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Reader Opinion: No person is above the law

In an era characterized by continuous presidential abandonment of truth telling and basic principles of law and order, special counsel Mueller has gracefully adhered to truth and to the majesty, principles and significance of the rule of law.

In properly concluding that there was no agreement with Russia to corrupt the 2016 presidential election, thus no criminal conspiracy, Mueller also described the president's campaign's numerous meetings with Russians seeking to influence the campaign, and the campaign itself as being ready to benefit from a concentrated Russian attack on America's presidential election.

Unlike the grossly untruthful statements of the president and his attorney general, Mueller clearly describes numerous factual, substantiated instances of the president's interference with the process of American justice. In furtherance of the rule of law, Mueller also concluded that no crime could be charged, a matter of prosecutorial ethics because present DOJ rules do not permit charging a sitting president for even grossly illegal acts.

Making clear that "facts of obstruction" by this president are present, but consistent with law, Mueller properly left those corrupt practices to Congress, stating that "the conclusion that Congress may apply the obstruction laws to the president's corrupt exercise of the powers of office accords with our constitutional system of checks and balances and the principle that no person is above the law."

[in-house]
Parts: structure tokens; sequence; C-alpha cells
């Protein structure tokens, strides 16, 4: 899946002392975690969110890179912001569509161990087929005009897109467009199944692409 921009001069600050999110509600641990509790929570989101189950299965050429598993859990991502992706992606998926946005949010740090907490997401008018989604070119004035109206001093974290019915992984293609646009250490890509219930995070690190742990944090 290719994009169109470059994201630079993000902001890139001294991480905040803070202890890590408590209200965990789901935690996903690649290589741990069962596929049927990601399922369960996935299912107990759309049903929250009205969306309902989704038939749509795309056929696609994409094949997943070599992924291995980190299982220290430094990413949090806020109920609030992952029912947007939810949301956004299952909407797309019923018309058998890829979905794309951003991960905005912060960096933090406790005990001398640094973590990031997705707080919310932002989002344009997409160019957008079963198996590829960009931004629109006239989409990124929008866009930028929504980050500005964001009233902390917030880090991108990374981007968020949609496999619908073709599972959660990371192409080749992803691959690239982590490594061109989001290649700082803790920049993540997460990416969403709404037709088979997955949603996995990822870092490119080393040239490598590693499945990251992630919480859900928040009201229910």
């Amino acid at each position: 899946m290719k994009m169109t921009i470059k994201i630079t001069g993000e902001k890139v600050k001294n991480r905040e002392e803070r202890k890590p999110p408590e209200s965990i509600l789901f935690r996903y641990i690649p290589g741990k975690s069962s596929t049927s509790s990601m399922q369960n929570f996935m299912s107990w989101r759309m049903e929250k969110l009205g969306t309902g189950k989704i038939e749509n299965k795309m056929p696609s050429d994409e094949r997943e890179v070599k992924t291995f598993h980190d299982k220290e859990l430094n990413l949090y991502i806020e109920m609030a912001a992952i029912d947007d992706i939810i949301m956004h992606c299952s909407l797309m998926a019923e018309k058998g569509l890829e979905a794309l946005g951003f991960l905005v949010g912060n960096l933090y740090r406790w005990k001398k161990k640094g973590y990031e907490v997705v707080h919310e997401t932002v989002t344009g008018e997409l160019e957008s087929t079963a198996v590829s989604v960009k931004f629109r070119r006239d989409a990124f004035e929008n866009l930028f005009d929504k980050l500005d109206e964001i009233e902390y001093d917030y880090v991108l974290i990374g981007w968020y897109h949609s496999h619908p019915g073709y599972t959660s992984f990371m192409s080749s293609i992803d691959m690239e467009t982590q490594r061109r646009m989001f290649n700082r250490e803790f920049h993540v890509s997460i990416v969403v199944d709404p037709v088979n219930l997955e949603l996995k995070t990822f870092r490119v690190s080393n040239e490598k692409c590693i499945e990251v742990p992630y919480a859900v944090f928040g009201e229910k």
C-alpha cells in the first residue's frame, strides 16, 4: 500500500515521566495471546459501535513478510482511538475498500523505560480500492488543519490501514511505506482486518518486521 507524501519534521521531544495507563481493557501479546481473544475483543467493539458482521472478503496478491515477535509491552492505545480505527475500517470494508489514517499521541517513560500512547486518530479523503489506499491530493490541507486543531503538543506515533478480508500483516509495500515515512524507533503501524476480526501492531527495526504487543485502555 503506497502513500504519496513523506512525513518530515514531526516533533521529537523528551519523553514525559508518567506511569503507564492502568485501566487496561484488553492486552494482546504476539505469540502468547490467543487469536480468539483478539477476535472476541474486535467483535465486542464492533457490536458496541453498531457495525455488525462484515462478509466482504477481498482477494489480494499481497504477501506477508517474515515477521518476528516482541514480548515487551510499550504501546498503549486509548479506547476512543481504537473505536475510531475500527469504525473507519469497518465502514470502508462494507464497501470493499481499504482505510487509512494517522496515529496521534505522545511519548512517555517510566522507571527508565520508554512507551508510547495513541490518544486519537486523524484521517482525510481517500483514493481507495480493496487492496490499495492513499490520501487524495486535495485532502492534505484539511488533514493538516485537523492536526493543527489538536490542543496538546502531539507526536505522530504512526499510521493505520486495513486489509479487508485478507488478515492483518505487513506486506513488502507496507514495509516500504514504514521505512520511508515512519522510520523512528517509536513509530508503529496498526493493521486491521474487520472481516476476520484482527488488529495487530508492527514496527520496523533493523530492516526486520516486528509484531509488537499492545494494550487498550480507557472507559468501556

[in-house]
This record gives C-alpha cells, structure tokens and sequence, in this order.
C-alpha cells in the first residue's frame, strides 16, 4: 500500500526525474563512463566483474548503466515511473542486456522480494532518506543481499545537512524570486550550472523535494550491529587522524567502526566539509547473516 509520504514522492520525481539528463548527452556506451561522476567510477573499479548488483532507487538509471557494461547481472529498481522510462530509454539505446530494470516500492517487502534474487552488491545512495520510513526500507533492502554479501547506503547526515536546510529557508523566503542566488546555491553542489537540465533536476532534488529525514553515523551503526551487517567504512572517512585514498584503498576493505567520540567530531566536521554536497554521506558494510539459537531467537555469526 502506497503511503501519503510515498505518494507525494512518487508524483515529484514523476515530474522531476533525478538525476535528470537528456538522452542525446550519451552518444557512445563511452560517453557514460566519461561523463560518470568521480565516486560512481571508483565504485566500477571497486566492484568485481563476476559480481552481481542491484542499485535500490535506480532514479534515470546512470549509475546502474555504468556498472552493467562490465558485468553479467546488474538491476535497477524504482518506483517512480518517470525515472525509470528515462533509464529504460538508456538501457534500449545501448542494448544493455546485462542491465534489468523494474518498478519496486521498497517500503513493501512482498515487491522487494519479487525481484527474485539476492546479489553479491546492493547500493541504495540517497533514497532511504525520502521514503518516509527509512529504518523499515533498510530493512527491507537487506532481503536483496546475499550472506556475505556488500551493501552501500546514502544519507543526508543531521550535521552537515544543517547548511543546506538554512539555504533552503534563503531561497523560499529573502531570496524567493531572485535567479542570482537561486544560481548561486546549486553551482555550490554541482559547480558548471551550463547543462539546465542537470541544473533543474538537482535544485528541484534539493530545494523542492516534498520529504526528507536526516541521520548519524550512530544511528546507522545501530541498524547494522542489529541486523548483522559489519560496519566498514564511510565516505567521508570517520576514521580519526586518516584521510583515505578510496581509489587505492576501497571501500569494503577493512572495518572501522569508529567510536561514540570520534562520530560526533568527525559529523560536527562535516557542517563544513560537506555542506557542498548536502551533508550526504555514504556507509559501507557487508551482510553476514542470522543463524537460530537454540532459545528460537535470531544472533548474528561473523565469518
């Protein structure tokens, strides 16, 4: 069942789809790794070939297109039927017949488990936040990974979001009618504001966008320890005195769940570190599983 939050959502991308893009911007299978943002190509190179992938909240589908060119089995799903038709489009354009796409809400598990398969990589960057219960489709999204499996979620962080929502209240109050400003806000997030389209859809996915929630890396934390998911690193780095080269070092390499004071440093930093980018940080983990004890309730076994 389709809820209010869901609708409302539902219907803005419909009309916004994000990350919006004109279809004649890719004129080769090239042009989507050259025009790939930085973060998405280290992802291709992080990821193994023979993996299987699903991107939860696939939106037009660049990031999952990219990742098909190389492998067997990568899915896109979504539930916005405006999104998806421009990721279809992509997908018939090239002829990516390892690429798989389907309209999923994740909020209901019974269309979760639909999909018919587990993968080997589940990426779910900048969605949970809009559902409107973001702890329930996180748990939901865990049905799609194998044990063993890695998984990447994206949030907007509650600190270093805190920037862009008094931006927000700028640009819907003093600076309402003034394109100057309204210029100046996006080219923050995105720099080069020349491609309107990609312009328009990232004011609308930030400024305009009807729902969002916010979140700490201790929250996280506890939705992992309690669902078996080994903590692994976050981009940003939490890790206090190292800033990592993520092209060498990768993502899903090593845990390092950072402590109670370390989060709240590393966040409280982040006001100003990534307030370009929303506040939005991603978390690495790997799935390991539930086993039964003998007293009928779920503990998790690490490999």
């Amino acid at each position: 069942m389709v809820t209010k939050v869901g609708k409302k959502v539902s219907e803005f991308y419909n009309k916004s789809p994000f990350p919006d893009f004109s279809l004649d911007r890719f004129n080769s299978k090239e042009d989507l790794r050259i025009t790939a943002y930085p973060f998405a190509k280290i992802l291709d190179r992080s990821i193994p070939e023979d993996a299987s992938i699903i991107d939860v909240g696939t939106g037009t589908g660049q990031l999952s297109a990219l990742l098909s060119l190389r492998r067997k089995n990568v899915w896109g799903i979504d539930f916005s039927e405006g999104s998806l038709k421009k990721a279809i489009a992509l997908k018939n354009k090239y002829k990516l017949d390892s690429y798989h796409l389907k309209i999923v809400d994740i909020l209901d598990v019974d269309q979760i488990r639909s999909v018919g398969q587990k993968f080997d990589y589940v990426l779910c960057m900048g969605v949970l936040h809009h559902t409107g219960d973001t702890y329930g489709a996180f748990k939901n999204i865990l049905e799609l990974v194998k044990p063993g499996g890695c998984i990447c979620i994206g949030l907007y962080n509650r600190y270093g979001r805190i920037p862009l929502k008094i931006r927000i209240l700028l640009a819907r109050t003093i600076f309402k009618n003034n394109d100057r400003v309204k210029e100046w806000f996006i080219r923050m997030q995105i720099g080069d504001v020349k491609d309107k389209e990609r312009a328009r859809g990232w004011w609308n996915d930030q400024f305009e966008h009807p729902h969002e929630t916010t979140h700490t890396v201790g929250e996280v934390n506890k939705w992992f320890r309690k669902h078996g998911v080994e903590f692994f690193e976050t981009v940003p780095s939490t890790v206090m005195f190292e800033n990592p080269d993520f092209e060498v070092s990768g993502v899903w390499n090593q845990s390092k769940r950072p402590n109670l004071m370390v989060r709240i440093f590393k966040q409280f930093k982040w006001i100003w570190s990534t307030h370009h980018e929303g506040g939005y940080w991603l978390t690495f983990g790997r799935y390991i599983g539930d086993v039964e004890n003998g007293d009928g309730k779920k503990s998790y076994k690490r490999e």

The president's un-presidential behaviors, determined by the special counsel to be "corrupt," themselves are an attack on the rule of law. The core strength of democracy, adherence to the rule of law, here by the special counsel, also is a weakness of democracy, as exhibited by this president and his enablers who do not honor the law and the limitations it imposes, consistently demean truth and continue to propagate falsehoods to preserve power illicitly gained and now illicitly held.

John Erickson